I’ve done very few blog posts this year due to the speed at which I’ve been running with Connect.Me and Respect Network (more about that at the end of this post). But three weeks after it ended, I’m doing a writeup on the last Internet Identity Workshop because, out of all 14 IIWs to date, this one gave the strongest signals the industry is breaking out.
Here were my five key takeaways:
#1: Personal Clouds Have Arrived
Once a decade comes on of those moments when you know that a corner has been turned and a new market is going to happen. For example, when I first saw a personal computer in 1976 and realized I could use it for writing, I knew I had to have one. And so did millions of other people.
Another was the first time I tried a mouse-driven graphical user interface.
A third was the first time I held an iPhone in my hand. As I played with the touch screen and launched apps. I knew right then and there that it was going to be a monster. All the power of a computer in your pocket and always on the network to boot.
Now it’s happened again—but this time with a product you can’t see or touch. Phil Windley’s white paper From Personal Computers to Personal Clouds summarizes the premise in one sentence: the next major advance in personal computing and communications is the personal computer in the cloud. There were at least four personal cloud sessions at IIW, including one led by Johannes Ernst in which a set of architects debated the precise meaning of the term like a set of lions sparring over a pride.
There’s no doubt in my mind: personal clouds are coming like a giant gathering storm, together with personal channels (more on those soon). They will be the central organizing construct of the personal data revolution just like PCs were the central organizing construct of the personal computing revolution.
#2: The VRM Wave is Breaking
Although it started a good five or six years offshore, the VRM wave led by Doc Searls is starting to strike the coastline. It isn’t just the publication of Doc’s book, The Intention Economy—although like tsunami warning siren, it does provide a very loud wakeup call to the residents of the sleepy coastal villages of e-commerceland.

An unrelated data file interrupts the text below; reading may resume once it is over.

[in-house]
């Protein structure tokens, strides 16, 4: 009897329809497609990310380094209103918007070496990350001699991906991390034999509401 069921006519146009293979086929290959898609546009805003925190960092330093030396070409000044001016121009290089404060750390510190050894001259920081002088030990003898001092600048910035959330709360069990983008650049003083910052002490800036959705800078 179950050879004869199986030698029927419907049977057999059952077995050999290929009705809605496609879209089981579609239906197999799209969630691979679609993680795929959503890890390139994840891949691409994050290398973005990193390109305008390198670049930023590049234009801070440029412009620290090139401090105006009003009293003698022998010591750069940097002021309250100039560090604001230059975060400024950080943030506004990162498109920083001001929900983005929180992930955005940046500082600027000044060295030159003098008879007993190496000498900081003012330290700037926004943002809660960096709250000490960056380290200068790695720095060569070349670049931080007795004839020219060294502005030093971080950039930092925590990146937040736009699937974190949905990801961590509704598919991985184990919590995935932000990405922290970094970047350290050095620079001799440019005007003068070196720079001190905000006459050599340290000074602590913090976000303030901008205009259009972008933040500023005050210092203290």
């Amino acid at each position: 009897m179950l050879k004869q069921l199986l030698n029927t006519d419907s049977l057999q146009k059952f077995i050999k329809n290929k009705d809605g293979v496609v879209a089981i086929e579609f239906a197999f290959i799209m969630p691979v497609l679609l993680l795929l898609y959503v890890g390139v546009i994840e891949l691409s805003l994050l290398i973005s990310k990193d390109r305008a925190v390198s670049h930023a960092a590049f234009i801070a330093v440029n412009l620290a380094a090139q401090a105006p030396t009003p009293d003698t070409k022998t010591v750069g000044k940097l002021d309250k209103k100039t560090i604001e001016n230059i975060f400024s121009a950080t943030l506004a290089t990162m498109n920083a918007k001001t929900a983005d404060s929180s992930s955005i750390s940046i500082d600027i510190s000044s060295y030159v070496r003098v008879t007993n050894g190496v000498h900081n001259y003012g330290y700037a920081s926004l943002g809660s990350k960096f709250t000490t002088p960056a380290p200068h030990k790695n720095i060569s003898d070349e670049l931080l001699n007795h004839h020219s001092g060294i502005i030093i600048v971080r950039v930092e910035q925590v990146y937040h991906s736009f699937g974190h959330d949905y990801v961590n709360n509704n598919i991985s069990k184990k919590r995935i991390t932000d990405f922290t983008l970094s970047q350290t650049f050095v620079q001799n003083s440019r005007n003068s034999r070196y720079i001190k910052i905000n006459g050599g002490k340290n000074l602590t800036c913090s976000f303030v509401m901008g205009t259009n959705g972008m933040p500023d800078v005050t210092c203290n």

And it’s not just because this was the first time there was a continuous string of VRM sessions playing throughout IIW like a Labor Day Weekend marathon of Grateful Dead songs.
For me, the strongest evidence was packed house the final morning of IIW in the “VRM: How Will It Break Through?” session led by Mydex chairman William Heath. In this session there were three major insights:
- First, William talked about the midata initiative in the UK and Jennifer Cobb talked about the SmartDisclosure initiative in the US. In both cases, the government is taking the first step in spurring industry to “do the right thing” in giving back personal data to the citizens so they can reuse it to their and everyone’s benefit. I pointed out that the trend is not just with the government; in France the Mes Infos project is doing the same thing in the private sector. As I heard from the leaders of Mes Infos directly during a meeting last month in London, they want to beat the government to the punch.
- Secondly, David Blumberg, Managing Partner of Blumberg Capital (and an investor in one of the companies in the space, Trulioo) articulated a core VRM value proposition for vendors: “Companies who really care about the lifetime value of the customer will be the biggest beneficiaries of VRM.” As Doc has said for years, those companies will embrace VRM as the next major step for CRM. CRM vendors: are you listening?
- Lastly, at the conclusion of the session, William shared his own analysis. He drew a simple four square matrix on the board in which the two columns were People and Organizations and the two rows were Money and Do the Right Thing. He then asked the question: in which quadrant is the VRM breakthrough likely to come? Will it be people doing it for money? Organizations doing it for money? People asking for it because it is the right thing? Or organizations doing it because it is the right thing? After sharing a story about the BBC deciding a major new web product should have all its visitors store their media preferences in a Mydex PDS, William concluded that it will be Door #4. The breakthrough will be organizations who share personal data back with individuals—who start storing data in the individual’s personal cloud rather than their silo—simply because it is the right thing. Because it will ultimately produce the greatest benefit for everyone.
By the end everyone in this session was positively vibrating with excitement. Ironically, I don’t know how many who attended it knew that William was the founder and CEO of Kable, the leading government IT analyst company in the UK, which he subsequently sold to The Guardian several years ago before taking on the job of building Mydex as a Community Interest Company. So this was the insight of a highly experience professional analyst who has been living and breathing this space for the last four years.